When Dr Victoria Omotoso showed Black South Africans films which depicted Jesus as both Black and white, most chose white Jesus as the most historically accurate. It just goes to show how far we have to go in decolonising the image of our saviour, she says
Due to globalisation and commercialisation, the image of white Jesus is everywhere. There is a long history of missionaries, churches, the media and advertising using this iconography almost exclusively as an official portrait of what Jesus looks like.
But what does this mean for Black Christians? And how can they relate to a Christ whose image, for centuries, has been regulated to a form of whiteness and used to promote colonial ideas?
To investigate this further, I conducted a study of responses of Black South Africans to Western and African representations of Jesus in film. It revealed how deeply the Western image has seeped into their cultural subconscious. They rejected the African representation of Jesus on screen, instead embracing the more Western, white representation, concluding that this is how Jesus would have looked historically.
A long history
The white Jesus image emerges from a long history of Western Christianity. Early artistic Western Christian references of the white (light) / black (dark) dualism can be traced to interpretations of the very first page of the book of Genesis: “And God separated the light from the darkness” (Genesis 1:4, ESV). This is just one biblical example of how this verse has been distorted, and Christianity used as an ideological vehicle within which to frame the preference of whiteness.
The image of a white saviour, as found in Renaissance art, was propagated by white missionaries. Colonialism brought with it eurocentric ideas and concepts that implemented a power through which Christianity sustained the homogenised images of Jesus.
The white Jesus image has been a feature of cultural imperialism (promoting one culture’s beliefs, values or practices over others) in Christian iconography for centuries. So much of trying to dismantle this begins with knowledge and education. We need to cultivate a cultural resistance to the cultural imperialism that keeps the image of Jesus white.
Destabilising white Jesus
The challenge to reclaim the image of Jesus remains. But how should this be done? Some of the first places we encounter images of Jesus are in church buildings. Churches can begin to create more inclusive spaces by being conscious about the iconography presented there.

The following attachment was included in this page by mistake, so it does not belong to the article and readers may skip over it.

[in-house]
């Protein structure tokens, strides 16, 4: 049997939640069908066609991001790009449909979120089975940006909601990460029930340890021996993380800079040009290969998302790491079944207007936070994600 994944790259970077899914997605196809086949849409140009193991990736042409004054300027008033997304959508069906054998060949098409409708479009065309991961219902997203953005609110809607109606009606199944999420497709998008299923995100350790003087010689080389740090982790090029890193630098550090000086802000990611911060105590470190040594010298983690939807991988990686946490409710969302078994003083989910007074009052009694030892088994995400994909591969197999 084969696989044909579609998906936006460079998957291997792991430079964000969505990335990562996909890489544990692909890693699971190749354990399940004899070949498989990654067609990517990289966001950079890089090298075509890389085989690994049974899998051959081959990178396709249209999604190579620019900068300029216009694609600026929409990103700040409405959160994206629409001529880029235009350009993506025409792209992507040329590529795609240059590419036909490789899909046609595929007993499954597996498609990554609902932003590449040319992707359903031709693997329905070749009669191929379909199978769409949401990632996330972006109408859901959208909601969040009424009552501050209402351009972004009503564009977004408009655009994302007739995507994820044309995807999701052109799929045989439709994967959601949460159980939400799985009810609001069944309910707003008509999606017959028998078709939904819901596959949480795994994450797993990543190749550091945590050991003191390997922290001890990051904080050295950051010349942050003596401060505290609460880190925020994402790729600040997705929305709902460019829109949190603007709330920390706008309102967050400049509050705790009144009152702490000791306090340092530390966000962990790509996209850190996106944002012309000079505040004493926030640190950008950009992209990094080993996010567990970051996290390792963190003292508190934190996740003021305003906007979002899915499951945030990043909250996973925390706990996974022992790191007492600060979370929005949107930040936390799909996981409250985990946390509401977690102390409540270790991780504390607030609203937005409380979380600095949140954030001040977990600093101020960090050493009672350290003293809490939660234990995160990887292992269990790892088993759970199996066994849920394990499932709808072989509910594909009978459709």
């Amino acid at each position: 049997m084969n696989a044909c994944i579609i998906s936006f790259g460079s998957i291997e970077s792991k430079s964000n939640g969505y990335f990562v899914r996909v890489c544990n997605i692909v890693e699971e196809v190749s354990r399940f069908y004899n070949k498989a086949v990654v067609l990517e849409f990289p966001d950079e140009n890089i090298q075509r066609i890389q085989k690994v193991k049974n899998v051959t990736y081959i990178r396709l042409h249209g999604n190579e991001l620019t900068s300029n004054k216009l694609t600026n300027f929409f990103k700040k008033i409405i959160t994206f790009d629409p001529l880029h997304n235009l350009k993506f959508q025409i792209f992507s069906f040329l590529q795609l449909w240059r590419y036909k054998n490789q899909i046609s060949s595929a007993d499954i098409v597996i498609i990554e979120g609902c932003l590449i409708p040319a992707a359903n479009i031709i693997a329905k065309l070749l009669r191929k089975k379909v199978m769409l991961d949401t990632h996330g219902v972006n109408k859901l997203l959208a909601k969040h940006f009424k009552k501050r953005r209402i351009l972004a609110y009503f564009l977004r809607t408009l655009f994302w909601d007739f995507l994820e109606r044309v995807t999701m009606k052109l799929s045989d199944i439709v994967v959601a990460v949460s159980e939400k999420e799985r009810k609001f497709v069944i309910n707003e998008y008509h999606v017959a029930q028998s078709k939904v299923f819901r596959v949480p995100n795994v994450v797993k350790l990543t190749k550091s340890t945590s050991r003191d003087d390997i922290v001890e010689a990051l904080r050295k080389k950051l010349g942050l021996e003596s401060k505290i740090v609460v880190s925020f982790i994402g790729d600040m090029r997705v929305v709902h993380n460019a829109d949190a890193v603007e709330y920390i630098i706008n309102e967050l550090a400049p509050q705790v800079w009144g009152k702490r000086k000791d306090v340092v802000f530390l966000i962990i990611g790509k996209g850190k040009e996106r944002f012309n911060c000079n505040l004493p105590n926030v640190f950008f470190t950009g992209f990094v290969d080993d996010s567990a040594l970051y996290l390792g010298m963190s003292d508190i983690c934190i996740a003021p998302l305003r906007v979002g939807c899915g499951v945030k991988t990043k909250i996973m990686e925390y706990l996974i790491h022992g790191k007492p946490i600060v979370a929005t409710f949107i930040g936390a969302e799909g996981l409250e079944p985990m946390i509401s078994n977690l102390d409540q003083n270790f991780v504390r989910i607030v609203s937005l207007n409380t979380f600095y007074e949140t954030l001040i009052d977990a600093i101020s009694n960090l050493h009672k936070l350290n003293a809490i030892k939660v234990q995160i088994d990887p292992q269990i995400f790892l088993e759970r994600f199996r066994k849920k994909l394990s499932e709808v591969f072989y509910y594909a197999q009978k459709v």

For Black Christians, it is important to recognise that although white Jesus may be the dominant image, it is just one among many. There are over 2 billion Christians worldwide; this means that there is a kaleidoscope of representation of who Jesus is.
More importantly, representations of Jesus should be appreciated in light of the transcendence of his nature. The moves beyond historical debates about how white or Black he is and towards encountering Jesus, a saviour who understands the human condition of oppression.
If we are consciously representing Jesus in the formation of a Black body, this should serve as a means to identify a figure that is familiar with suffering (see (Hebrews 2:18; 1 Peter 2:21). The image of a white God maintains ideologies that continue to prop up systemic and institutionalised systems of whiteness.
James Cone, known as the father of Black theology, asserts that God’s mission of liberation in the world should be seen from a vantage point that Jesus’s Blackness stands on the side of those that are oppressed. Understanding this position, and the implications of propagating the white image of Jesus, should be a catalyst for allyship with Black Christians in destabilising the white Jesus image.
Formulating a more conscious discipleship formation for all Christians is to recognise, acknowledge and identify a Christ who is familiar with suffering, and always fights for the cause of liberation.